CASH ADVANCE FINE PRINT
When it comes to cash advances or credit cards, it’s important to look at the extra fees. The credit card agreement outlines all of the extra fees that one can face. For example, if the credit limit is gone over, there could be a fee of $29. If the balance is paid off with a cheque and the cheque bounces, there could be a dishonoured payment fee of $45.00. If another copy of the credit card statement is ordered, it’s $5.00. Credit card companies can change interest rate at any time with written notice; same goes for perks. Cash advances are another thing to be aware of. When cheques associated with a credit card are sent out in the mail or when an ATM gives out a cash advance from a credit card, that’s a loan. Interest on cash advances start immediately. There’s also a transaction fee and no grace period. Finally, balance transfers are also popular. When a balance from one credit card is transferred to another credit card because one is offering a low interest rate, the low interest rate may only apply for a short period of, say, six months and it may not apply to any new purchases.
When it comes to online transactions or things like e-transfers, there are some terms and conditions that should be taken into consideration. First is the security guarantee. The bank promises to reimburse any unauthorized transactions made if there’s fraud, for example. However, this promise may not be honoured if the PIN is shared with a third party, if it is easily guessed or if the bank isn’t notified within a reasonable time.
For example, if $3,000 is e-transferred to pay a contractor and the security question is: “What colour is the sky?” and a fraudster hacks into the contractors email account and intercepts the e-transfer, the bank will say, $3,000 is out because the security question was too easy.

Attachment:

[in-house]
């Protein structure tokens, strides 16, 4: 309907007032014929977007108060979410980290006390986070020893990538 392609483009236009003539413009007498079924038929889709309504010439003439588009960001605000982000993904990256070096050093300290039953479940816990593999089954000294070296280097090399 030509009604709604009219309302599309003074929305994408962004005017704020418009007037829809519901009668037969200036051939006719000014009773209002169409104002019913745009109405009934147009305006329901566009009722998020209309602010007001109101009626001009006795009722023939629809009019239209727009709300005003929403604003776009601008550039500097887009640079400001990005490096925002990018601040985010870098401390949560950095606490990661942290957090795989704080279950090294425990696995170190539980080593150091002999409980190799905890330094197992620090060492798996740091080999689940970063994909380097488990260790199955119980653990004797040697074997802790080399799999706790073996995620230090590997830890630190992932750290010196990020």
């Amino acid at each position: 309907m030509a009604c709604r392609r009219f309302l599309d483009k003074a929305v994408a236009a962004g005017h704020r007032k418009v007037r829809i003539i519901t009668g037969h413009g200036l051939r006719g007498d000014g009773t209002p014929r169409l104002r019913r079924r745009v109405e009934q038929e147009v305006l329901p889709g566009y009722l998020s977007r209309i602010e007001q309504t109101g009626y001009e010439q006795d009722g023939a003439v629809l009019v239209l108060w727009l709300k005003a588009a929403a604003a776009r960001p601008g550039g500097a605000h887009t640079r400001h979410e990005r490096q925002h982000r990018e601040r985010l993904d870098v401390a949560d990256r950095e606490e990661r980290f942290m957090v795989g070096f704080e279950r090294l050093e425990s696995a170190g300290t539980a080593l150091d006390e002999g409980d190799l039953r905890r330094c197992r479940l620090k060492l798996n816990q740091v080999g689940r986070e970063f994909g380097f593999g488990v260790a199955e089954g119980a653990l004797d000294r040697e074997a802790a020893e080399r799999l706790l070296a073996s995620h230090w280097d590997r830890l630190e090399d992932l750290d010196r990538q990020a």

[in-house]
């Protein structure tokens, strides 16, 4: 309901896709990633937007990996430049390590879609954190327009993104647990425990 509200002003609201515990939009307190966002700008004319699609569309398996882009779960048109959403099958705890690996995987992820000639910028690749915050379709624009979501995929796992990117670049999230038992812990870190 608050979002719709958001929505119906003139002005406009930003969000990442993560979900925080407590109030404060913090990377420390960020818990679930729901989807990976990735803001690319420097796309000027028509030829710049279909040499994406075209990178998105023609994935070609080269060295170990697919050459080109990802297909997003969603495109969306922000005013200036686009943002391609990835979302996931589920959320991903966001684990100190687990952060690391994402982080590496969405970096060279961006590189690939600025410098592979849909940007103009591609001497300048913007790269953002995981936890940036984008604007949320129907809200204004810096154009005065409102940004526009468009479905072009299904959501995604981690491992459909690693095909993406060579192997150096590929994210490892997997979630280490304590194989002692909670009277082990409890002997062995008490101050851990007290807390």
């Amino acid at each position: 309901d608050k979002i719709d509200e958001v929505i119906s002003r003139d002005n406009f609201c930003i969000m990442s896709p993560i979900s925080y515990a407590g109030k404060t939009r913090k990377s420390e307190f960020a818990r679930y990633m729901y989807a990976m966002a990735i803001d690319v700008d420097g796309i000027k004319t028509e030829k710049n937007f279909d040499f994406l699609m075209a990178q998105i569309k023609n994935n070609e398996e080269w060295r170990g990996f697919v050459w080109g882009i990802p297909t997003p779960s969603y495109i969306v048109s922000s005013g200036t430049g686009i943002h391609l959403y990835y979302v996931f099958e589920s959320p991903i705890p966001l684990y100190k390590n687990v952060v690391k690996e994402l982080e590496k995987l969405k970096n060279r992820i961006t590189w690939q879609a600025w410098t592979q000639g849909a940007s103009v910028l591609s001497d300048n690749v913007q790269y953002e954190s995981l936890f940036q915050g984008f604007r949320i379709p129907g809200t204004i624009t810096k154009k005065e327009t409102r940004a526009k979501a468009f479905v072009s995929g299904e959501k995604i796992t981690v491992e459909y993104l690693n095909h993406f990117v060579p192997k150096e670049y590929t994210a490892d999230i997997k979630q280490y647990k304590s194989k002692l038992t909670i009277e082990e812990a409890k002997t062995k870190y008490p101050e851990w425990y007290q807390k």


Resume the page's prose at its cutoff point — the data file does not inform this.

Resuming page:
It’s also important to take note in the fine print that banks and credit unions charge fees when accounts have remained inactive. A Toronto man was shocked to find his credit union drained $700 in so-called dormancy fees ($40 per month for a year and a half).
Insurance can be very overwhelming, and specifically, travel insurance with just coverage on a credit card while abroad. With travel insurance, it’s important to read the fine print and see exactly what is covered, under what conditions and the limits. The coverage can be very basic – for example, sometimes the basic travel insurance will only cover approved hospitals under their policy. There’s a case in which a Saskatchewan woman gave birth prematurely to her daughter while on vacation. She faced a $950,000.00 hospital bill because her travel insurance provider said she had a pre-existing condition. It’s important to be fully aware of a travel insurance policy if travelling while pregnant.
When it comes to pet insurance policies, not all are created equal. When looking to purchase pet insurance, it’s important to decide if it’s worth it by looking at what it covers, if there’s an annual cap of
$5,000 or unlimited lifetime coverage. Policies may not cover pre-existing medical conditions. If a pet is a certain breed with common medical issues like breathing, an insurance provider could say that the pet is uninsurable. Having a conversation with a vet is a good idea before opting for insurance.